Boehner Restricts House Member Flights on Military Planes
House Speaker John Boehner plans to restrict lawmakers’ use of military aircraft for official travel after federal spending cuts begin tomorrow, his spokesman said.
“The speaker believes this is the prudent and responsible course of action, and it goes above and beyond the spending cuts the House will be implementing” as the automatic cuts take effect, Boehner’s spokesman, Kevin Smith, said in an e-mail.
Boehner made the announcement during a closed meeting of House Republicans yesterday, said a party leadership aide who spoke on condition of anonymity because the session was private. The speaker, an Ohio Republican, told lawmakers their office budgets would be reduced and their use of military aircraft for official travel would be curtailed, the aide said.
Congressional delegations use military aircraft for trips to Afghanistan and Iraq or to conduct oversight in other parts of the world where the U.S. military is engaged. All overseas trips by congressional delegations on military aircraft require Boehner’s approval.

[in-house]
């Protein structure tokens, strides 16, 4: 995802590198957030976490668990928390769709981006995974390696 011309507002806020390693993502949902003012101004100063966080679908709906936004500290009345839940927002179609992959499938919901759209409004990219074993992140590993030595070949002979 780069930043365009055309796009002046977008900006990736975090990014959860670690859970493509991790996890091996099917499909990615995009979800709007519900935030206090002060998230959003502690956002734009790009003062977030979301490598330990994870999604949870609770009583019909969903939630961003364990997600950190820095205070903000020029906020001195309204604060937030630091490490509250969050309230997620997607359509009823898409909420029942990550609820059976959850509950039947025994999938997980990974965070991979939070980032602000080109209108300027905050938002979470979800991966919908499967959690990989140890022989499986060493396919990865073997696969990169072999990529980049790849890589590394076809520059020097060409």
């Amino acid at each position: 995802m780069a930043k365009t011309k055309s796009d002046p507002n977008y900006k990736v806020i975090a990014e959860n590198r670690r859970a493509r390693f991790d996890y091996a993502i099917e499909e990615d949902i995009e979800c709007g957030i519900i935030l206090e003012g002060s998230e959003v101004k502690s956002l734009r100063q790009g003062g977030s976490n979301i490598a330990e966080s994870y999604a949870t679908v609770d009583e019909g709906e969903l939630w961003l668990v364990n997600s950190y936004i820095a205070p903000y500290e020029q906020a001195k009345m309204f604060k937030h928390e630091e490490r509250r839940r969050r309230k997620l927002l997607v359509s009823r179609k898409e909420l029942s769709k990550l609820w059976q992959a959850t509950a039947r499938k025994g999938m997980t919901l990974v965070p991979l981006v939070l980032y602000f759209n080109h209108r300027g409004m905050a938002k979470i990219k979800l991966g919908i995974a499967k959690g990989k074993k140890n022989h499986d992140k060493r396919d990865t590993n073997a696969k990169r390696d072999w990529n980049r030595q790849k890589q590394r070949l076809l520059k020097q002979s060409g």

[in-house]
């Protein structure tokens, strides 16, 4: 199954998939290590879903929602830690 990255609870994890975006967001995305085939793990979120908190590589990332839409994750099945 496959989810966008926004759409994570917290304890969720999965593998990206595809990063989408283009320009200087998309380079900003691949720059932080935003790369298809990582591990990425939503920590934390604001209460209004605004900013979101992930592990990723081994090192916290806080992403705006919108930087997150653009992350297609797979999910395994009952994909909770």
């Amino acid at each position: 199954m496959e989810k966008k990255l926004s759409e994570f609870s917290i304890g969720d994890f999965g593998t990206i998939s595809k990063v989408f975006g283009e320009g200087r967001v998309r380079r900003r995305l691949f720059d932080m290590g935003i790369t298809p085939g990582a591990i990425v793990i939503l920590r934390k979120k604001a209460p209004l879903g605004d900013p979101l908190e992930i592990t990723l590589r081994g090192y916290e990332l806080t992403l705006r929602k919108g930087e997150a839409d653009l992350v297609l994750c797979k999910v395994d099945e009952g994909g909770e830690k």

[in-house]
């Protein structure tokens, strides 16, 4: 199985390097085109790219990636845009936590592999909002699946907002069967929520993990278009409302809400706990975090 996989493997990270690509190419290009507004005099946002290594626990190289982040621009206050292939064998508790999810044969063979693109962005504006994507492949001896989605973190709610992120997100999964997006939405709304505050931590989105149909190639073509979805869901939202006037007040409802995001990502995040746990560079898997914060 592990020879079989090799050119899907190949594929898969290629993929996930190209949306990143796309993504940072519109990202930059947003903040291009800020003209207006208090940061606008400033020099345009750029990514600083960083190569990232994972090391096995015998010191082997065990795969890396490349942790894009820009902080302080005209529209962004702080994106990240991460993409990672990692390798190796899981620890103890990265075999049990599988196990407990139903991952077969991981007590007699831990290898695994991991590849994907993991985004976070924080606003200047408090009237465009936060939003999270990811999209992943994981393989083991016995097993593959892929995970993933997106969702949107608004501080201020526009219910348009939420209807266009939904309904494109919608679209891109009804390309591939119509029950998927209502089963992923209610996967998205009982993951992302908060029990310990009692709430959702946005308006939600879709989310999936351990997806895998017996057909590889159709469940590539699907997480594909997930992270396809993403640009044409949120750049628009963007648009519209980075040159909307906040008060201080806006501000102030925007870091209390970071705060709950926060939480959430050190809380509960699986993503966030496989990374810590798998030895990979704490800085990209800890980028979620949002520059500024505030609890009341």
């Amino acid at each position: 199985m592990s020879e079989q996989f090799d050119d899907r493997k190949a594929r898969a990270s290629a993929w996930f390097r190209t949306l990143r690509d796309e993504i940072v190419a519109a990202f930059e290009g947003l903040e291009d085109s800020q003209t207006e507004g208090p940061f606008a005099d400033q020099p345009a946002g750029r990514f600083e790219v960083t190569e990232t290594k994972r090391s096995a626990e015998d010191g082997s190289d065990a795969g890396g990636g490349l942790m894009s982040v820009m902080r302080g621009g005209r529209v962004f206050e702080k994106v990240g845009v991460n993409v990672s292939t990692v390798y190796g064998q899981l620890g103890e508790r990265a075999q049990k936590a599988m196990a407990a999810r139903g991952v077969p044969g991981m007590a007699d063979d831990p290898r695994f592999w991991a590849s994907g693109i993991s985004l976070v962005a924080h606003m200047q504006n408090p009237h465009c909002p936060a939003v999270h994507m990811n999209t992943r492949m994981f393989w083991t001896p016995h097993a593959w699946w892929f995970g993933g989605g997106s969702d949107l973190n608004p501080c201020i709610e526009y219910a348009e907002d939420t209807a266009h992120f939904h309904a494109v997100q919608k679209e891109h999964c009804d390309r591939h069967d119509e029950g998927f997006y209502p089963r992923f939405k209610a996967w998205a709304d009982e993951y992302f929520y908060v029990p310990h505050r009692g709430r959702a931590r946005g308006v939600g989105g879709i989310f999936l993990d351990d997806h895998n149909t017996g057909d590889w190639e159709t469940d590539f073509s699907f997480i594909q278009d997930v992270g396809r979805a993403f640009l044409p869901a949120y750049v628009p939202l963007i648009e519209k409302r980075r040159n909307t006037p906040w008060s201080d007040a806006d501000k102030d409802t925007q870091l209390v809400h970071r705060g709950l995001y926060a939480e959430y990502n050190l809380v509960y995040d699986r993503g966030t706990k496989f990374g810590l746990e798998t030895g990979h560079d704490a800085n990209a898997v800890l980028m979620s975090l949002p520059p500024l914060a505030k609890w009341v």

Under the new policy, House members won’t be able to fly directly from the U.S. to other countries on military aircraft, said an Armed Services Committee aide who spoke on condition of anonymity. Instead, they would fly on commercial airlines to an another country, such as Kuwait, to connect with a regularly scheduled military aircraft, the aide said.
Oversight trips to North Africa won’t be curtailed by the policy, the committee aide said. Increased terrorist activity in Libya has prompted heightened concern among lawmakers about security in North Africa and elsewhere on the continent, such as Mali, where the U.S. military has provided support to French troops that were fighting Islamic rebels.
Congressional trips typically occur when the House and Senate are in recess. Some lawmakers make round trips to Kabul, Afghanistan’s capital city, and the nearby Bagram Airfield, over long weekends.
The automatic spending cuts will total $85 billion for the remaining seven months of the fiscal year and amount to $1.2 trillion over nine years. About half would come from defense and the rest from discretionary domestic spending.
Congress will be treated like federal agencies with cuts to such items as committee budgets and building maintenance. Lawmakers’ salaries won’t be affected.
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